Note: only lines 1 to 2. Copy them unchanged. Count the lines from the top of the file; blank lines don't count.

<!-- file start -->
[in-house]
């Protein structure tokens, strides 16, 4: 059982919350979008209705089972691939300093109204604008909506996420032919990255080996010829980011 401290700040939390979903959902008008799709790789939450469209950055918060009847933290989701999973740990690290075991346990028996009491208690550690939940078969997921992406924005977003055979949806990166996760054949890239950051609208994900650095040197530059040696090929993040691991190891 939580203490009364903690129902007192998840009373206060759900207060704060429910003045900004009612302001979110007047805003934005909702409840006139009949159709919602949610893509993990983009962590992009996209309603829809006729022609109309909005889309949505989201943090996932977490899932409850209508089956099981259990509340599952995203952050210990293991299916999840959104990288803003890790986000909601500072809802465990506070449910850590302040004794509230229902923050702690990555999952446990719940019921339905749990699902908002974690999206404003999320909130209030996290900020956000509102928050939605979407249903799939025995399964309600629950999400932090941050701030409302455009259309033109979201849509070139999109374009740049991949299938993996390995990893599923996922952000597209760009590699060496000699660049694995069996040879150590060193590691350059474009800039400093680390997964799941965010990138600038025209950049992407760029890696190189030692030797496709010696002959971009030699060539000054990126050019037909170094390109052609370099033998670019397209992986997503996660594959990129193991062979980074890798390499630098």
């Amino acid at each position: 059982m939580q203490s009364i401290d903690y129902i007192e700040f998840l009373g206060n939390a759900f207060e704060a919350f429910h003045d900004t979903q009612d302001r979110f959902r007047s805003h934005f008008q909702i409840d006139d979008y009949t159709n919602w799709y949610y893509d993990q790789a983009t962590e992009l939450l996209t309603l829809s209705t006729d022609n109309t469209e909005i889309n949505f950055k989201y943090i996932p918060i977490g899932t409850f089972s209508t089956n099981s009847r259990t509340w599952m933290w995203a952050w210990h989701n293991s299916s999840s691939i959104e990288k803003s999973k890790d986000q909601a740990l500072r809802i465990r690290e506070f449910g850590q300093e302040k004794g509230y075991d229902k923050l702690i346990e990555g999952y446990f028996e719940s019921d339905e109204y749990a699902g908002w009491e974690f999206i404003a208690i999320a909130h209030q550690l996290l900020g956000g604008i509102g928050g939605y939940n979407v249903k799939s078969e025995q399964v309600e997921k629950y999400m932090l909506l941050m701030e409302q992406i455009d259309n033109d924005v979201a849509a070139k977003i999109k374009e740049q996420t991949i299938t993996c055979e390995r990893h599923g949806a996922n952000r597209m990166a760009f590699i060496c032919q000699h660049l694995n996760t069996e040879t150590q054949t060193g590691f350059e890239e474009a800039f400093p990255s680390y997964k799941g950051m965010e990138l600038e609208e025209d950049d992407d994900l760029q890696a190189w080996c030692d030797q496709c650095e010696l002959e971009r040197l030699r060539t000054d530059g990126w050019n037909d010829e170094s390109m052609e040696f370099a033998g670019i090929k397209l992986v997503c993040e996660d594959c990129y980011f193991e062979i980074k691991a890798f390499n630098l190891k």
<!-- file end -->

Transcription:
[in-house]
């Protein structure tokens, strides 16, 4: 059982919350979008209705089972691939300093109204604008909506996420032919990255080996010829980011 401290700040939390979903959902008008799709790789939450469209950055918060009847933290989701999973740990690290075991346990028996009491208690550690939940078969997921992406924005977003055979949806990166996760054949890239950051609208994900650095040197530059040696090929993040691991190891 939580203490009364903690129902007192998840009373206060759900207060704060429910003045900004009612302001979110007047805003934005909702409840006139009949159709919602949610893509993990983009962590992009996209309603829809006729022609109309909005889309949505989201943090996932977490899932409850209508089956099981259990509340599952995203952050210990293991299916999840959104990288803003890790986000909601500072809802465990506070449910850590302040004794509230229902923050702690990555999952446990719940019921339905749990699902908002974690999206404003999320909130209030996290900020956000509102928050939605979407249903799939025995399964309600629950999400932090941050701030409302455009259309033109979201849509070139999109374009740049991949299938993996390995990893599923996922952000597209760009590699060496000699660049694995069996040879150590060193590691350059474009800039400093680390997964799941965010990138600038025209950049992407760029890696190189030692030797496709010696002959971009030699060539000054990126050019037909170094390109052609370099033998670019397209992986997503996660594959990129193991062979980074890798390499630098």